By Adam Peggs
Since 1990, the incomes of the wealthiest 1% have effectively skyrocketed. Fatcats, it appears, rule the roost at the expense of the great many. And so the story of modern capitalism has evolved into one of the pauperised many vocalising their indignation at a tiny few who get to divide the spoils of the economy. There is much to be said of this narrative – certainly that inequality has rapidly spiralled in this direction – but too little has been said about its limitations and the way in which narratives around the 1% serve as ‘abridged’ accounts of societies wracked by class. Too often such narratives prove to be excellent at identifying the gross symptoms of iniquity, but too often to do they gloss over the underlying causes, ignoring the roots of the problem.
Sure, the 1% can be presented as exemplifying vices like greed, noted for the prevalence of tax avoidance and for having appropriated a share of the world’s wealth that anybody would struggle to justify. But the forces plaguing society run deeper and cannot be reduced to either the misconduct of a caste of the 1% or even the set of political decisions that have empowered them at the expense of others. We are talking about economic structures which impact on all of us, certainly at the material expense of the many, but which also impede on the ability of all of us to lead full and meaningful lives.
What we are talking about is an economic order based on the clear lack of economic democracy and unequally distributed rights over economic resources, with predictable consequences. The symptoms include, to list a few simple examples: the richest 85 individuals owning the majority of the world’s resources, the poorest half of Brits having a net property wealth of £0, half of the private wealth in this country concentrated in the hands of the richest tenth of the populace and economic decisions being made in an undemocratic fashion. These are symptoms of something which runs deeper than the supposed ‘capture’ of the economy by a rich segment of the population, they are indicative of most economies being structured in ways that don’t line up with principles of democracy, co-operation and equality.
This should not take away from the reality that many political decisions over the past few decades, since the onset of the Thatcher-era, have overwhelmingly benefited those in and around the 1%. The economic model, barring to an extent the modest redistribution of the early to mid 2000s, has benefitted an affluent segment of the population. Within that segment the predominant beneficiaries have been those who own productive assets and are equivalent to most sensible definitions of an elite.
But there is a clear use in constructing a narrative that talks about more than the 1% and avoids an abridged critique of ‘the regime of class’ described in Studies in Socialism by pioneering French socialist Jean Jaures. The now faded Occupy Movement, to who we owe the 1%-99% dichotomy, at times fell into this trap. They often presented a society, like some still do on the wider left, where malaise and exploitation were consequences of a hostile takeover by a 1%, with the largely well-off losing out just as much as the working class.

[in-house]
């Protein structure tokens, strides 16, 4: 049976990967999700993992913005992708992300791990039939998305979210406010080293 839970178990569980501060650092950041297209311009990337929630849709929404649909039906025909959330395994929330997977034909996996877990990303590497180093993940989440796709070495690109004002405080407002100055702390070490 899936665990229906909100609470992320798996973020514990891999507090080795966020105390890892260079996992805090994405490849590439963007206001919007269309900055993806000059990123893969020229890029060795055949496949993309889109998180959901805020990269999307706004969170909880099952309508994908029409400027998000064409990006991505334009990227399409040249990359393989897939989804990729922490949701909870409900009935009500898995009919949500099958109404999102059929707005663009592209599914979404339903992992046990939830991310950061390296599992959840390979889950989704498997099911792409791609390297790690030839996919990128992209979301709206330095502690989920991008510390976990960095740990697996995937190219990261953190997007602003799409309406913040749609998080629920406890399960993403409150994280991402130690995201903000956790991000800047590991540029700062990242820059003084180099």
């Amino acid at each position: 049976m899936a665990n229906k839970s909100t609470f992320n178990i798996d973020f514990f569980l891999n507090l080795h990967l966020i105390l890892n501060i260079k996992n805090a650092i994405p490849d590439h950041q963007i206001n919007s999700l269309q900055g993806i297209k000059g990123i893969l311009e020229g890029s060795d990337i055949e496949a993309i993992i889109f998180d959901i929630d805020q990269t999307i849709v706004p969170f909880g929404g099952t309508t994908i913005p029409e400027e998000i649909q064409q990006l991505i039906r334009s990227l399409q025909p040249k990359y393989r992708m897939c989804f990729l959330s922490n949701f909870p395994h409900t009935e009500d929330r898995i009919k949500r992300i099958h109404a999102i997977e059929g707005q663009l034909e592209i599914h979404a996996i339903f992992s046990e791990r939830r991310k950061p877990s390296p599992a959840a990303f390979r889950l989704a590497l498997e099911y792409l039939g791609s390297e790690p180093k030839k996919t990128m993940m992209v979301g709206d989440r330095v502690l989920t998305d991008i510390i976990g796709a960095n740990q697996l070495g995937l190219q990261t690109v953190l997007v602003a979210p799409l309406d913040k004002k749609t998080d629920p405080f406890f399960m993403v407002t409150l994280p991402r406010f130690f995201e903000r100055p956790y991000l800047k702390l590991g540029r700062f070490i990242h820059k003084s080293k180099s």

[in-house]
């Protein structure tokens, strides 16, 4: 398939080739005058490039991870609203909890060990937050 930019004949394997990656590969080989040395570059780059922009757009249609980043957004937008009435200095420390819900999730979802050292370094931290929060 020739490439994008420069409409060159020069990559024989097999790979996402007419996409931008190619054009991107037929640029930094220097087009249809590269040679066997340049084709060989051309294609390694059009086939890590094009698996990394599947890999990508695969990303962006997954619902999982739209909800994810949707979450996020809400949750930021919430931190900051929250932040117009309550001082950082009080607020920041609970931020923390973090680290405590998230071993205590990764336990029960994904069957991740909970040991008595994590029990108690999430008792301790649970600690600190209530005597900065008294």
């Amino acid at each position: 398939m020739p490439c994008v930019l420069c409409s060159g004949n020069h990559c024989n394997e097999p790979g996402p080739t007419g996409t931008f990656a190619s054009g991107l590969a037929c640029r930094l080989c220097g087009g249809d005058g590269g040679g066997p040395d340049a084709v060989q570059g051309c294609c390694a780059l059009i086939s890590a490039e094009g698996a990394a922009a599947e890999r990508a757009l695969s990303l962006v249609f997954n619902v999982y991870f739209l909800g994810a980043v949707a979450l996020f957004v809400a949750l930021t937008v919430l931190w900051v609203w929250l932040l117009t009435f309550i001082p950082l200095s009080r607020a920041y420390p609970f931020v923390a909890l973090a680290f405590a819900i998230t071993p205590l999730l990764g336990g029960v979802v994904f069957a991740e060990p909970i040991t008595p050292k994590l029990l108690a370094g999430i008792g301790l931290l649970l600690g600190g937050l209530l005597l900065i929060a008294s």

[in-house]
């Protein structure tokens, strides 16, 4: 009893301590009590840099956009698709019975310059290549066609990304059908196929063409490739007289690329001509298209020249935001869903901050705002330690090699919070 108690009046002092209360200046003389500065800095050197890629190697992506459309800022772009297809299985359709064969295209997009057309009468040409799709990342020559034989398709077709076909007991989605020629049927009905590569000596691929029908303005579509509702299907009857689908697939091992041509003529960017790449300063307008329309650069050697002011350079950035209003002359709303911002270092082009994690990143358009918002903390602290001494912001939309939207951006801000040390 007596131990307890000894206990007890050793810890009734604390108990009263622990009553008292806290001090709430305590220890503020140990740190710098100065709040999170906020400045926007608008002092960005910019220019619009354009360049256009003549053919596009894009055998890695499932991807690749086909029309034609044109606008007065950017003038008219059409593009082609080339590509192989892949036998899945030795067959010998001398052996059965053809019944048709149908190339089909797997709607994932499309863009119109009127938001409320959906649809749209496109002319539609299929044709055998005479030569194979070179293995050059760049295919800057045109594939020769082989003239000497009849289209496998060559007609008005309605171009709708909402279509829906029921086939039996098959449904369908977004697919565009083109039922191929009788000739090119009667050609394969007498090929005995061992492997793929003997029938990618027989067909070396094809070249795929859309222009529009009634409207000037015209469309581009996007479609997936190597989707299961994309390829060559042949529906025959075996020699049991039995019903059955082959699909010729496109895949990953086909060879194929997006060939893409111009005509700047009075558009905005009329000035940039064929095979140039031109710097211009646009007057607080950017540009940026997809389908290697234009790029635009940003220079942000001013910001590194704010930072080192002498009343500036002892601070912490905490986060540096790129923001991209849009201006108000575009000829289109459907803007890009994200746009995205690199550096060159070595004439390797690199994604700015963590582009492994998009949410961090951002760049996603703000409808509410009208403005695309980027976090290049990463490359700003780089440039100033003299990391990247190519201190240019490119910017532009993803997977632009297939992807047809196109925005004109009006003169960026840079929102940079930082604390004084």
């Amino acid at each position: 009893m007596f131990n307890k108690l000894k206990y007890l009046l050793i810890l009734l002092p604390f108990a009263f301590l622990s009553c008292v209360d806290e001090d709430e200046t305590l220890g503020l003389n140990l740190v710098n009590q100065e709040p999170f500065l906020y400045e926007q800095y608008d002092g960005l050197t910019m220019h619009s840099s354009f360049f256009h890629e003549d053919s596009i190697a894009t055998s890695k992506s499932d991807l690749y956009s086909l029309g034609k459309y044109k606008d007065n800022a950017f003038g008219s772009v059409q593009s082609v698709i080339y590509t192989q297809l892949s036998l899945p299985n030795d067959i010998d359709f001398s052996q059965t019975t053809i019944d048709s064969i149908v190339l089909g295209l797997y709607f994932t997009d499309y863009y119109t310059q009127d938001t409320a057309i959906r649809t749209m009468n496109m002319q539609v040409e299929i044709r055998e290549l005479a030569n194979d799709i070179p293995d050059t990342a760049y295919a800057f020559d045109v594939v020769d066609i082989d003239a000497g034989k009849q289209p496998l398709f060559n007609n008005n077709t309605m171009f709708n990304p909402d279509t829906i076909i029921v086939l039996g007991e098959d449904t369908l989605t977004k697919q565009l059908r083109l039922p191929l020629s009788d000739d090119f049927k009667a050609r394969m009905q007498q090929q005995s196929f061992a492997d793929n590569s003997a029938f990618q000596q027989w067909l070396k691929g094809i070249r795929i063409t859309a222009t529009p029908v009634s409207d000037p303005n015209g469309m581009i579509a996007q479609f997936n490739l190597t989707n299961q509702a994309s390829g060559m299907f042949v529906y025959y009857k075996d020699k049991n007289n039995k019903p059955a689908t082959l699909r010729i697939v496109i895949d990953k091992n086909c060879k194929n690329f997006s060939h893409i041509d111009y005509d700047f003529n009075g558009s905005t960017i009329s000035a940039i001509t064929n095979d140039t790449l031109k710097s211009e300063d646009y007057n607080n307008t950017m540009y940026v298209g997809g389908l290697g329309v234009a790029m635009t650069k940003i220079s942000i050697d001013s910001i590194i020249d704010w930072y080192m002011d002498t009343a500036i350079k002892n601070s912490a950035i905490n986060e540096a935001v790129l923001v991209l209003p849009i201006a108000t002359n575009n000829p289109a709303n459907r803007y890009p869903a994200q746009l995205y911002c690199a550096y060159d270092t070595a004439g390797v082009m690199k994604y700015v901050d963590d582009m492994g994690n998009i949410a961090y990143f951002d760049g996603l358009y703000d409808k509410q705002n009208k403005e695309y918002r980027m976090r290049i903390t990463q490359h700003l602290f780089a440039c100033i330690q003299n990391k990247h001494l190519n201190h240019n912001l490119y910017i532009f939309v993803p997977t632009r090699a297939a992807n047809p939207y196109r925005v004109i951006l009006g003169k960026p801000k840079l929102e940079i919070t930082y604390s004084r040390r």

Rather David Harvey’s assessment is of more use, that what we have seen is a‘project’ which has curbed the ‘power of labor’, alongside rolling back social ownership and public goods.
Power has ultimately shifted away from labour in a disempowering process which has been pernicious for human agency over the economy. But the sapping of the influence of the working class from the Thatcher era onward did not represent a dramatic departure from a sensible society where working people and the 1% knew their distinct places, but instead the amplification of existing inequities and class divisions.
Demands for the 1% to pay their fair share, though undeniably a demand for improvement, depict a scenario in which everybody knows their rightful place. A scenario where the very rich are privileged taxpayers, where the working class are less affluent – but not deprived and where the well-off pay just a little bit more.
Perhaps ironically, given the relative radicalism of Labour in its current incarnation, this narrative could lead to a narrative which sees the left’s role as ‘fixing’ a ‘broken society’ or what Hillary Wainwright once described as ‘piecemeal demands for bits of social welfare’.
This underestimates the task which lays ahead for the left, of pursuing a genuine transformation. It instead presents it as a reining in of a wealthy 1% that has gone AWOL rather than a challenge to a complex economic system that exploits, lacks democracy in the economic sphere and does not afford the population a secure chance to use resources.
Establishing a countervailing worldview along a socialist ethos will involve more than identifying the ultra-rich, blaming them for crisis and asking them to pay more in tax. The left’s charge has always been closer to the idea that a certain set of economic structures, unaccountable to society at large, are responsible for the shape of the global economy – and that the solution is a society in which decisions are made socially. Perhaps the longer-term effects of the move away from class analysis, documented in Ellen Meiksins Wood’s Retreat From Class, has been in the growth of a cruder conception of class which limits our understanding to the 99% against the greedy 1%. The disappearance of working class politics for a generation – from the 1980s until the 2010s – is still a lingering impairment.
My view is that the left’s future lies in holding onto a detailed analysis of class and economic structure, developing it further and ensuring it is adapted the circumstances we live under. The test will be with the enduring nature of Occupy’s 1%-99% dichotomy whether it can prove to be an avenue for political transformation or a diversion.